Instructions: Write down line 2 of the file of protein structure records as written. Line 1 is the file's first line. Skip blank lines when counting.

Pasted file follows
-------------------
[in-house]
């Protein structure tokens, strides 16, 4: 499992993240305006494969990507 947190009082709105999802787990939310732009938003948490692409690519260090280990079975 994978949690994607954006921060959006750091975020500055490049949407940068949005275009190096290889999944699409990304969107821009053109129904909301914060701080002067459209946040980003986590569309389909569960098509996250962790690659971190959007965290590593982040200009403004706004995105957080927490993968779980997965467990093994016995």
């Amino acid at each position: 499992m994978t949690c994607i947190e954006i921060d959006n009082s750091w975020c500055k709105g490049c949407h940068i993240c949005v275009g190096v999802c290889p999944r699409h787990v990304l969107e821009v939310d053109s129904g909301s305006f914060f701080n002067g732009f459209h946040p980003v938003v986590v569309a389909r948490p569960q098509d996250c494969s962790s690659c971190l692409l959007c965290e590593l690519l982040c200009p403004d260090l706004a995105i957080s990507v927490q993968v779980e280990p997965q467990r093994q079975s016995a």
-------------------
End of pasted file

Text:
């Protein structure tokens, strides 16, 4: 499992993240305006494969990507 947190009082709105999802787990939310732009938003948490692409690519260090280990079975 994978949690994607954006921060959006750091975020500055490049949407940068949005275009190096290889999944699409990304969107821009053109129904909301914060701080002067459209946040980003986590569309389909569960098509996250962790690659971190959007965290590593982040200009403004706004995105957080927490993968779980997965467990093994016995």